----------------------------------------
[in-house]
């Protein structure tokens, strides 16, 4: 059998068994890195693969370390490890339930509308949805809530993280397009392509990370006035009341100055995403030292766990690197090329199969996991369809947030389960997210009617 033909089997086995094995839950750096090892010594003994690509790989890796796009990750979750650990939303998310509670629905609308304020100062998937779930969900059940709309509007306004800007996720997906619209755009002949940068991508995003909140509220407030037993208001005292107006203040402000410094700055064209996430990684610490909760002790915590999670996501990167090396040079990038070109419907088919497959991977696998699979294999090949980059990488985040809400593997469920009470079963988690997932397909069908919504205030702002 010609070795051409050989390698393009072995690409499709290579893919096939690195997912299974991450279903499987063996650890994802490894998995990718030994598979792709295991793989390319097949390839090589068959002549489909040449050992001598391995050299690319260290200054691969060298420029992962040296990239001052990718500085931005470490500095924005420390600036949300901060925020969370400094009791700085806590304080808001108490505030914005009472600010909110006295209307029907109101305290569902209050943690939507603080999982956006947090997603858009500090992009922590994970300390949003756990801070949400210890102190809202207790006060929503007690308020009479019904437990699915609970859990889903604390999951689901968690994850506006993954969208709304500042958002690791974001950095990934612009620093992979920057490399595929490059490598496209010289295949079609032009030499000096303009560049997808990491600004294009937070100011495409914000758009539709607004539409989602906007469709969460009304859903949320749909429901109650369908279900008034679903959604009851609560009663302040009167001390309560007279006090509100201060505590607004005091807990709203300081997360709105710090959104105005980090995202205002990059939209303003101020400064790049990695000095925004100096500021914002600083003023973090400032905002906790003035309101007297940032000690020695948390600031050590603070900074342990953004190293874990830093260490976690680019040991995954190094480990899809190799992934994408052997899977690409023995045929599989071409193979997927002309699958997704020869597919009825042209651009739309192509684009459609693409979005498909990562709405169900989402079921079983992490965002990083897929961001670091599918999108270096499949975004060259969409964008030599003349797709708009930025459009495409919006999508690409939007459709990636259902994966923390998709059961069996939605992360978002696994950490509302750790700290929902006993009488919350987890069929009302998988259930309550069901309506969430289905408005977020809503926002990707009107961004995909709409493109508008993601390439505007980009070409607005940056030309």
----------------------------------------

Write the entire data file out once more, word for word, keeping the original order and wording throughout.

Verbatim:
[in-house]
């Protein structure tokens, strides 16, 4: 059998068994890195693969370390490890339930509308949805809530993280397009392509990370006035009341100055995403030292766990690197090329199969996991369809947030389960997210009617 033909089997086995094995839950750096090892010594003994690509790989890796796009990750979750650990939303998310509670629905609308304020100062998937779930969900059940709309509007306004800007996720997906619209755009002949940068991508995003909140509220407030037993208001005292107006203040402000410094700055064209996430990684610490909760002790915590999670996501990167090396040079990038070109419907088919497959991977696998699979294999090949980059990488985040809400593997469920009470079963988690997932397909069908919504205030702002 010609070795051409050989390698393009072995690409499709290579893919096939690195997912299974991450279903499987063996650890994802490894998995990718030994598979792709295991793989390319097949390839090589068959002549489909040449050992001598391995050299690319260290200054691969060298420029992962040296990239001052990718500085931005470490500095924005420390600036949300901060925020969370400094009791700085806590304080808001108490505030914005009472600010909110006295209307029907109101305290569902209050943690939507603080999982956006947090997603858009500090992009922590994970300390949003756990801070949400210890102190809202207790006060929503007690308020009479019904437990699915609970859990889903604390999951689901968690994850506006993954969208709304500042958002690791974001950095990934612009620093992979920057490399595929490059490598496209010289295949079609032009030499000096303009560049997808990491600004294009937070100011495409914000758009539709607004539409989602906007469709969460009304859903949320749909429901109650369908279900008034679903959604009851609560009663302040009167001390309560007279006090509100201060505590607004005091807990709203300081997360709105710090959104105005980090995202205002990059939209303003101020400064790049990695000095925004100096500021914002600083003023973090400032905002906790003035309101007297940032000690020695948390600031050590603070900074342990953004190293874990830093260490976690680019040991995954190094480990899809190799992934994408052997899977690409023995045929599989071409193979997927002309699958997704020869597919009825042209651009739309192509684009459609693409979005498909990562709405169900989402079921079983992490965002990083897929961001670091599918999108270096499949975004060259969409964008030599003349797709708009930025459009495409919006999508690409939007459709990636259902994966923390998709059961069996939605992360978002696994950490509302750790700290929902006993009488919350987890069929009302998988259930309550069901309506969430289905408005977020809503926002990707009107961004995909709409493109508008993601390439505007980009070409607005940056030309």